The EU farming sector is faced with an ageing population. In 2016 only 11% of farm managers in the EU were young farmers under the age of 40 years, according to Eurostat.
According to European Parliament surveys, even though EU assistance has been available to young farmers for more than three decades, the ‘young farmer problem’ seems to remain.
The European Commission’s proposal for the post-2020 Common Agricultural Policy (CAP) has set nine objectives, one of which is generational renewal. The CAP budget will play a key role in achieving these goals but its future level is uncertain because member states are still discussing EU budget priorities for the period 2021-2027.
Another issue is the role of women in EU agriculture. Eurostat data from 2013 shows that on average around 30% of farms across the EU are managed by a woman. The differences among member states are remarkable, ranging from just over 5% in the Netherlands to around 47% in Lithuania.
In February 2017, the European Parliament’s Agriculture Committee and Women’s Committee approved a report calling for an enhanced role of women in EU farming.
EU lawmakers believe that women have a key role in helping to revive rural areas as well as avoiding further urbanisation.
“This report highlights the multifunctional role of a rural woman – as a mother, a homemaker, a worker, an educator, a manager of a family farm, a guardian of culture, heritage and tradition,” Croatian MEP Marjiana Petir told EURACTIV.com.
Similarly, a global study carried out by Corteva Agriscience found that discrimination against women in the farming sector is still widespread.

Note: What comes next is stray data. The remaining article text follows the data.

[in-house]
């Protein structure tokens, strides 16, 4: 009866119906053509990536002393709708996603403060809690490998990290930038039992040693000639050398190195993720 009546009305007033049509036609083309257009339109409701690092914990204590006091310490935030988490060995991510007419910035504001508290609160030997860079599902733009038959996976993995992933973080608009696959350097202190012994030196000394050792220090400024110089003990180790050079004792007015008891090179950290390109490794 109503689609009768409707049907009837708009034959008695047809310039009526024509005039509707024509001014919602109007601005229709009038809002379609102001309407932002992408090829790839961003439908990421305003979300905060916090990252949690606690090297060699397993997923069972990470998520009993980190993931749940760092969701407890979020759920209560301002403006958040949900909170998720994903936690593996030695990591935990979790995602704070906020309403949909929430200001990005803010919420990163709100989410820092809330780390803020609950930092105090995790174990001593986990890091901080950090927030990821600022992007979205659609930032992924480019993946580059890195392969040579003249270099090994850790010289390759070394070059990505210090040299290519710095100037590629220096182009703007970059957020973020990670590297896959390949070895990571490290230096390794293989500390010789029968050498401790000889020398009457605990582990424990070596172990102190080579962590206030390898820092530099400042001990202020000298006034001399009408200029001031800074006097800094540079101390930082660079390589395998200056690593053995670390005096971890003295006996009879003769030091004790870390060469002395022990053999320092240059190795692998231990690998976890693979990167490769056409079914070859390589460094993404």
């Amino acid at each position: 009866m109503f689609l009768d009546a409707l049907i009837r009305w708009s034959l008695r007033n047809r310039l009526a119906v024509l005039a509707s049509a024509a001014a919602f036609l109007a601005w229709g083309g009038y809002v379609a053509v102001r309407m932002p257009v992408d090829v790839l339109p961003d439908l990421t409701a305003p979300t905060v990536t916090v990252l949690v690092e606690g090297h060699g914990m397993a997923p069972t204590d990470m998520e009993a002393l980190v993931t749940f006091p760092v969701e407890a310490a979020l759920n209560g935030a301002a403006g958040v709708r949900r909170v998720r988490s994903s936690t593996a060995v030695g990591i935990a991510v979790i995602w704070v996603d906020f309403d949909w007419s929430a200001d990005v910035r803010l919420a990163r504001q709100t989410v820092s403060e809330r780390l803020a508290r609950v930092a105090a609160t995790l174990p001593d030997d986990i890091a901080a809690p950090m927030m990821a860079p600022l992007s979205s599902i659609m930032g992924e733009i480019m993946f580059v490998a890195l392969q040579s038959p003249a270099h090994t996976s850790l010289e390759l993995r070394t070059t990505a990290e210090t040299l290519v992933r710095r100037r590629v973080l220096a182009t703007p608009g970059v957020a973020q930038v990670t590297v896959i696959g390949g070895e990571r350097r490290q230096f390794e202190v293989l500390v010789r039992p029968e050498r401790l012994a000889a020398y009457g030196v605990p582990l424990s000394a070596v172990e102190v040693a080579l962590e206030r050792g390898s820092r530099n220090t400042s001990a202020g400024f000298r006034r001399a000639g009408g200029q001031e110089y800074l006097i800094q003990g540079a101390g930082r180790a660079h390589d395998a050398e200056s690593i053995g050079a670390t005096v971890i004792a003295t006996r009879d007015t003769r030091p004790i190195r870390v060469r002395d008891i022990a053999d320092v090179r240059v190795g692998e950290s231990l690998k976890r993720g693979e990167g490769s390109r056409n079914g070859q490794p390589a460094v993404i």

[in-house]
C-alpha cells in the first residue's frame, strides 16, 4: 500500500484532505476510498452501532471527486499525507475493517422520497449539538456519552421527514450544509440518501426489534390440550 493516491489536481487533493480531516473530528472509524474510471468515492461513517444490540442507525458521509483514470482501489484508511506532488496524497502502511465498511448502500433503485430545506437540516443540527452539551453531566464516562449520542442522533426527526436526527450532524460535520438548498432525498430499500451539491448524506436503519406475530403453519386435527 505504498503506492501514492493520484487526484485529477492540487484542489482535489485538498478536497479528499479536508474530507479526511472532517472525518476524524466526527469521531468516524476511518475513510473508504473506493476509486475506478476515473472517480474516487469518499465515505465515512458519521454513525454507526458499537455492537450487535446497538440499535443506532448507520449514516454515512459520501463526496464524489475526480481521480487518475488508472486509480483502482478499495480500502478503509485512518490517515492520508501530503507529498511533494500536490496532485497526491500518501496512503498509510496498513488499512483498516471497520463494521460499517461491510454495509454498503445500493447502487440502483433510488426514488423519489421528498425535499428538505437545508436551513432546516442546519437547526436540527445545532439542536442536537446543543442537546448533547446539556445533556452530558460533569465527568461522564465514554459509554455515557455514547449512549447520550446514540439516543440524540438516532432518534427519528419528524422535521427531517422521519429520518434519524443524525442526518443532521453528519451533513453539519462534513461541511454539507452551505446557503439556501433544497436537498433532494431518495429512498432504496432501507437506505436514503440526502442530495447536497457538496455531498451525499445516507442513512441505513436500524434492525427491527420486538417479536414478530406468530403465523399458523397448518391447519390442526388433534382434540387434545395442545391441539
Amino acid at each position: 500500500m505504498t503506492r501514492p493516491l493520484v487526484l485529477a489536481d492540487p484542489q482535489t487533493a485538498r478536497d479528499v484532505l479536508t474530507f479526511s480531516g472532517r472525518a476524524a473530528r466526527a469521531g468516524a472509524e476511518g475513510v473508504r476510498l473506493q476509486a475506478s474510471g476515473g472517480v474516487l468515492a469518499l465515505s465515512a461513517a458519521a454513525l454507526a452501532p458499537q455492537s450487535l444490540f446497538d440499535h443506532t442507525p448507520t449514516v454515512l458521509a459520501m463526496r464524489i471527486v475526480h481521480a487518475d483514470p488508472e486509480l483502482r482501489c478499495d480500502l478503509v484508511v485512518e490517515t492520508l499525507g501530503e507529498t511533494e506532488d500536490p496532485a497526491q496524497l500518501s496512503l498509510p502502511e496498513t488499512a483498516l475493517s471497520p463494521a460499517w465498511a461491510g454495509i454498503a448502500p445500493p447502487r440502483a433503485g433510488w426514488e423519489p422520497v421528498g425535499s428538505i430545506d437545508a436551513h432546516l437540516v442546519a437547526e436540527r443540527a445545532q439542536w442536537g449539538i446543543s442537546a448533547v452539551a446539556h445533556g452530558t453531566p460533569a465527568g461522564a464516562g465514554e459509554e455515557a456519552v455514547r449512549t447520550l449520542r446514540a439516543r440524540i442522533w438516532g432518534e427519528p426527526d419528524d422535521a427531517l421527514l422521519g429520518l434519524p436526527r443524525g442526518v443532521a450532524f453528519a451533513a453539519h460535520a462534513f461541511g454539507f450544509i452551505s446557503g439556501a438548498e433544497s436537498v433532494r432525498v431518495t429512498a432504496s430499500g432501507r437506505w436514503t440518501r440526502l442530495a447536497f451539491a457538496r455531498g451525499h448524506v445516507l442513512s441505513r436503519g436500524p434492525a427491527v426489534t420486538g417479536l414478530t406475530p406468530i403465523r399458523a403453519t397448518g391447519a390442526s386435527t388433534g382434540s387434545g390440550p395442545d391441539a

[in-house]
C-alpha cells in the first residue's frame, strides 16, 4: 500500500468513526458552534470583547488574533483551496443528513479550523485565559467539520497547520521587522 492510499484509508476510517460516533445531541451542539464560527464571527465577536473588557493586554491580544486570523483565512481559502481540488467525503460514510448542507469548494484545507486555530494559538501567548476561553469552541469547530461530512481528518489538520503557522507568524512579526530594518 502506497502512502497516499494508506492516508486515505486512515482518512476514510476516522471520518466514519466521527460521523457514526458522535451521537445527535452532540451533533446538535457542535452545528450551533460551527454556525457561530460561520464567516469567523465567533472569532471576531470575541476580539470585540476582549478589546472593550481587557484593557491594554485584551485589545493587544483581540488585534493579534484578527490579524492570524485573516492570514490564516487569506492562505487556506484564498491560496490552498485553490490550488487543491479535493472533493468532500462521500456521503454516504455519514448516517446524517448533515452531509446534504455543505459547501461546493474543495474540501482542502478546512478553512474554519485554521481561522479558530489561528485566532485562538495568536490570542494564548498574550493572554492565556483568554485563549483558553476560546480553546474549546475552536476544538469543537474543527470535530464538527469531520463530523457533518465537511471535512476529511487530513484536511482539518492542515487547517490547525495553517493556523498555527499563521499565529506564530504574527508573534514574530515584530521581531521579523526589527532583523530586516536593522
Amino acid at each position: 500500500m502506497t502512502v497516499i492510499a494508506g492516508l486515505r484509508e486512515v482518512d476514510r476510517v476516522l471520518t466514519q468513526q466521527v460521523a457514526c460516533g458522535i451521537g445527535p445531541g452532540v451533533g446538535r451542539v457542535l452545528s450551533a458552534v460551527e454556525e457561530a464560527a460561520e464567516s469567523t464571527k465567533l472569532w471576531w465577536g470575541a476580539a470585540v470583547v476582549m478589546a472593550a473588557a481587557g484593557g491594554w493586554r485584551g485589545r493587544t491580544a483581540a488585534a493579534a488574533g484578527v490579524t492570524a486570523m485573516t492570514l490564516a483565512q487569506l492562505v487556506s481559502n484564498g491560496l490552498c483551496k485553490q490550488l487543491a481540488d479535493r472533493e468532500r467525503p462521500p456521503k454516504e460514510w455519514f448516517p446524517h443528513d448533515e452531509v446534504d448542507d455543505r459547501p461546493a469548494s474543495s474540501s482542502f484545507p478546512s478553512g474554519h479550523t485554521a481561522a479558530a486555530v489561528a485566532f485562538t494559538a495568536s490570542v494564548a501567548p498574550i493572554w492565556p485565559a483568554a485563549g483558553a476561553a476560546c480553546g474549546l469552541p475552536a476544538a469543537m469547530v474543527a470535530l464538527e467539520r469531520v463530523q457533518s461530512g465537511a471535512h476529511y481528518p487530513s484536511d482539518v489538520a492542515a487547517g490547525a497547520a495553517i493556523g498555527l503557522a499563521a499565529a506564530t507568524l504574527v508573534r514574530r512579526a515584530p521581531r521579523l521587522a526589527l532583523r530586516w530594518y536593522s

“Empowering women could help revive rural areas and meet rising food demand,” the report said.
Small farms dominate the Polish agriculture. Their area gradually decreases, but data from the Central Statistical Office shows that the average Polish farmer has two to five hectares of land at his/her disposal. EURACTIV Poland reports.
EU member states will have to deal with the generational renewal of the EU farming sector “whether they like it or not,” young farmers say. And to do so, they first need to support a strong budget for the post-2020 Common Agricultural Policy (CAP), they argue.
Women, the great forgotten group of agricultural policies, represent a quarter of French farmers. In Brittany, the “agriculture au féminin” network is attempting to push forward the issue of gender equality in the farming sector. EURACTIV France reports.
The lack of proper infrastructure in German rural areas, as well as poor support for new small farms, prevent young people from investing in agriculture and force them to move to cities. EURACTIV Germany reports.
Getting a loan is the biggest problem faced by young farmers in Romania, especially when they are unable to provide guarantees as back-up, EURACTIV Romania reports.
Excessive red tape, combined with lack of access to land and proper rural infrastructure, continues to be the main obstacle to attracting young men and women in Spain’s agriculture sector. EFE Agro reports.
Low profitability and poor infrastructure quality make farming in Greece unattractive to young people, who are needed more than ever before to take the agricultural sector a step forward, stakeholders have told EURACTIV Greece.
EU Common Agricultural Policy (CAP) funds have helped a family in southern Italy revive and even innovate their business. EURACTIV’s partner Sicilia Agricoltura reports.